AMD introduced the Ryzen 4000 “Renoir” series OfUs earlier this year, and in addition to performance and power improvements, the company introduced an interesting TDP management feature called SmartShift. For devices with both AMD APU and discrete graphics cards, SmartShift allows the system to dynamically reallocate thermal design power consumption for both chips based on actual workload.
For original equipment (OEM) manufacturers, however, SmartShift depends on synergies in several ways, including processor selection, thermal system layout, and other platform-level features.
In other words, even if the manufacturer chooses the same AMD Ryzen 4000 APU processor, there is no guarantee that they will support SmartShift.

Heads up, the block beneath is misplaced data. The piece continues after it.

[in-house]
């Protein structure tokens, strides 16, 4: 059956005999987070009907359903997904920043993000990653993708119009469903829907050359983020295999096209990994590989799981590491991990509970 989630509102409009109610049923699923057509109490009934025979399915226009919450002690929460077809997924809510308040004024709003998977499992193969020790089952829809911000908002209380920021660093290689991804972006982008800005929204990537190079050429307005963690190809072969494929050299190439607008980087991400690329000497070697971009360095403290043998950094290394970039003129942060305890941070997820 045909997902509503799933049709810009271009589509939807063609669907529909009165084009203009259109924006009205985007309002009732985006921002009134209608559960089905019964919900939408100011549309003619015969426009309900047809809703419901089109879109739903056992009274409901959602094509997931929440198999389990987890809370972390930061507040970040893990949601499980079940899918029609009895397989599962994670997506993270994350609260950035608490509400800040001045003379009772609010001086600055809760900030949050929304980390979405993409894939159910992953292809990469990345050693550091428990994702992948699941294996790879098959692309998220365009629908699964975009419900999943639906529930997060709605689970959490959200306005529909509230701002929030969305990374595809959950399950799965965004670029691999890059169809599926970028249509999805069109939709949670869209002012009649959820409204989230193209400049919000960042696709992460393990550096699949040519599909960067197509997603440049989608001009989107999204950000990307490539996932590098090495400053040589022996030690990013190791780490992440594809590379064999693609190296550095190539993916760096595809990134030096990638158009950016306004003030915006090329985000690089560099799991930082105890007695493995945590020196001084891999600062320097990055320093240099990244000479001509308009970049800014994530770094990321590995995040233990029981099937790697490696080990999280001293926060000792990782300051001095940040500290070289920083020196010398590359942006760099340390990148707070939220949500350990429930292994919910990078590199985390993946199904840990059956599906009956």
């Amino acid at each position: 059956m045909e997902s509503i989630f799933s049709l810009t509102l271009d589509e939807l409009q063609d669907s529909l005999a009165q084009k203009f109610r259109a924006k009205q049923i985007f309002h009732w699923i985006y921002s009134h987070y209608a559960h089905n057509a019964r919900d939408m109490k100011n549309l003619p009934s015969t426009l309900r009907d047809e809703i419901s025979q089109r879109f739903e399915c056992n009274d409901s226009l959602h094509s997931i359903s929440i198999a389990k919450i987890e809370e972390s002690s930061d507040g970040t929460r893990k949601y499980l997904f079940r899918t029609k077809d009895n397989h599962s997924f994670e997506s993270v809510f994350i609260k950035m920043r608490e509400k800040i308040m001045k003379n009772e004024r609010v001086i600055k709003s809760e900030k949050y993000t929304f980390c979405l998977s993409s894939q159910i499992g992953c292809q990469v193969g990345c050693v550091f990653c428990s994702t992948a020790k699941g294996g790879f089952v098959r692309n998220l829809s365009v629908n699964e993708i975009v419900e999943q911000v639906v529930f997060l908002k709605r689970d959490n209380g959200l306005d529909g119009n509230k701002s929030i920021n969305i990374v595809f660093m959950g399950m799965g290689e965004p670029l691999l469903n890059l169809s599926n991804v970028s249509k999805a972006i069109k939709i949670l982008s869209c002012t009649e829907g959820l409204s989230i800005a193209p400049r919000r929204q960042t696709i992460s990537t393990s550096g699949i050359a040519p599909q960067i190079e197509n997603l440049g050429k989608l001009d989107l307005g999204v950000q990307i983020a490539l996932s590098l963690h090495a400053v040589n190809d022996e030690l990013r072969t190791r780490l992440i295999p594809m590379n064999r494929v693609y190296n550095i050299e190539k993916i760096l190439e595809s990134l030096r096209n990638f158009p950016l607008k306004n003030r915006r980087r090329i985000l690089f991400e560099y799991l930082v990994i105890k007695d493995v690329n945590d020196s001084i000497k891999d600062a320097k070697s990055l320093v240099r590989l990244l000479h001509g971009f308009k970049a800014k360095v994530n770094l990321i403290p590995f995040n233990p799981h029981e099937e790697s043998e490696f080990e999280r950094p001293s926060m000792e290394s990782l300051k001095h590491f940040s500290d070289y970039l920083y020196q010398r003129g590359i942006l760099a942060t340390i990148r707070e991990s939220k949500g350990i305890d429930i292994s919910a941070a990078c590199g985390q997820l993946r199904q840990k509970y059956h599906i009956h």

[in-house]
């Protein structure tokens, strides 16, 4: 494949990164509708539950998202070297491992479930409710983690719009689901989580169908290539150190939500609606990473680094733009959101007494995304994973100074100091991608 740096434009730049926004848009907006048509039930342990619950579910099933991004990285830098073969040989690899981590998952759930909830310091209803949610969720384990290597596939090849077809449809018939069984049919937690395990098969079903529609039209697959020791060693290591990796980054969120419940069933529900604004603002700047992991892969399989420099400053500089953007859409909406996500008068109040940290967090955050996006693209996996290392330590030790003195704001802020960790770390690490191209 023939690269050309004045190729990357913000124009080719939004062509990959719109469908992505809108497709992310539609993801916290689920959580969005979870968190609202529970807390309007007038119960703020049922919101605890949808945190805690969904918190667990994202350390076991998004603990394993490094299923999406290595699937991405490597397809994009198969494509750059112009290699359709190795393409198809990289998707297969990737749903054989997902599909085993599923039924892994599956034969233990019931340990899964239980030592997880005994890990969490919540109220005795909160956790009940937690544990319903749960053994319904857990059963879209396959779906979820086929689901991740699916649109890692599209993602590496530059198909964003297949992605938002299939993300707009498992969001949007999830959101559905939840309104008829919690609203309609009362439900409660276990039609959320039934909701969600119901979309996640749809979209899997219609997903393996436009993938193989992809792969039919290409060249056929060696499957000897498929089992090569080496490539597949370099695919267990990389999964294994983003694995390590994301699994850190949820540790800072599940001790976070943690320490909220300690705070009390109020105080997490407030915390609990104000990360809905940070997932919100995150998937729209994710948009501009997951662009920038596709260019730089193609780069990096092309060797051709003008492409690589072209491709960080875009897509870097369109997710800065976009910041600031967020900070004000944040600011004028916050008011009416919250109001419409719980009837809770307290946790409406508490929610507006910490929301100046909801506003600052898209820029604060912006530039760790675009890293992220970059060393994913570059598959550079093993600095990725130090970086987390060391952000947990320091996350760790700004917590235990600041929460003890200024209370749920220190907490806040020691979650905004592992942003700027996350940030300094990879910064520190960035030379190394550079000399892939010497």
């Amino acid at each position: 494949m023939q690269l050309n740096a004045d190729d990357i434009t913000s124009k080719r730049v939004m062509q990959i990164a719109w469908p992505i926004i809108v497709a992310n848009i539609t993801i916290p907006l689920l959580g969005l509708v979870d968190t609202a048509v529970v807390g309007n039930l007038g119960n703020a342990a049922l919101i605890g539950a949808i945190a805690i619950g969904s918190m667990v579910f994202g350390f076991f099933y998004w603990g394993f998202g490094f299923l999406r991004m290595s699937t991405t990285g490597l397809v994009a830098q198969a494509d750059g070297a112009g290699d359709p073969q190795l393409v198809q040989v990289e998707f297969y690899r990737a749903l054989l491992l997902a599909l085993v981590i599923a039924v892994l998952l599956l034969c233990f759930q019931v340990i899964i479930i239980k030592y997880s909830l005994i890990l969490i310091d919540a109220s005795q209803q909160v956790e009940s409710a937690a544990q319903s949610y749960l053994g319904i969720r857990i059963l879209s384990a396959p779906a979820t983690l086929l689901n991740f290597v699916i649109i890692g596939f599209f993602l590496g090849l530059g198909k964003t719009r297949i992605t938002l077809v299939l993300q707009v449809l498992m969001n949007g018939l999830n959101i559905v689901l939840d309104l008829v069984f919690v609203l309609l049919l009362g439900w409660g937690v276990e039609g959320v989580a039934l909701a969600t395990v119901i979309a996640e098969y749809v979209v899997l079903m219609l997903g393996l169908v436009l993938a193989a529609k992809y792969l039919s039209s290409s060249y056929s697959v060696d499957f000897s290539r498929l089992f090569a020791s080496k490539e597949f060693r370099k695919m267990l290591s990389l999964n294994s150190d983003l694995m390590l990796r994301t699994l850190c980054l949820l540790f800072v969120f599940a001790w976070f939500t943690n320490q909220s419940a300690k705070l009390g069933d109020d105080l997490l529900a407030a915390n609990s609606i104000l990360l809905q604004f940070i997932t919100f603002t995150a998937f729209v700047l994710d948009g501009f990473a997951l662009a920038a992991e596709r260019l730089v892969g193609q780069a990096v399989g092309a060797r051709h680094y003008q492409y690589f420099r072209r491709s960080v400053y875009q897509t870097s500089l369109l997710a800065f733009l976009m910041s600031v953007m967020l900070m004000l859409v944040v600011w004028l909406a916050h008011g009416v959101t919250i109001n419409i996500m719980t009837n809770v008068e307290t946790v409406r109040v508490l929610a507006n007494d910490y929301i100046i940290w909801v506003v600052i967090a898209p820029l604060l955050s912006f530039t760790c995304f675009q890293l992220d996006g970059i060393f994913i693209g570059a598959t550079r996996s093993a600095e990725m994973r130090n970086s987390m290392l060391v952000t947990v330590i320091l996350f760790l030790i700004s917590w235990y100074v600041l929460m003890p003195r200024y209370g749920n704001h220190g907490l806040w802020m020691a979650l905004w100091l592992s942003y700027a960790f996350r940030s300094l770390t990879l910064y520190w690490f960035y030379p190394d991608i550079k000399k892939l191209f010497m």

As a result, so far, only one model has supported AMD SmartShift Dynamic TDP tuning, dell’s G5 15 SE gamebook.
Even more embarrassingly, Frank Azor, the chief architect of AMD’s game solutions, recently confirmed on Twitter that it is also the only laptop to support the feature in 2020.
In addition to the comments on Twitter, Frank Azor revealed the same information during interviews with PCWorld and the Full Nerd podcast.
The reason is that it takes about a year for manufacturers to develop a laptop, and smartShift’s technical requirements mean that vendors must plan for support for this feature as early as possible.
Dell was able to differentiate itininly in 2020 because the company had developed the SmartShift program from an early age.
By 2021, however, more OEMs are expected to announce SmartShift technology that supports the AMD Ryzen 4000 APU platform.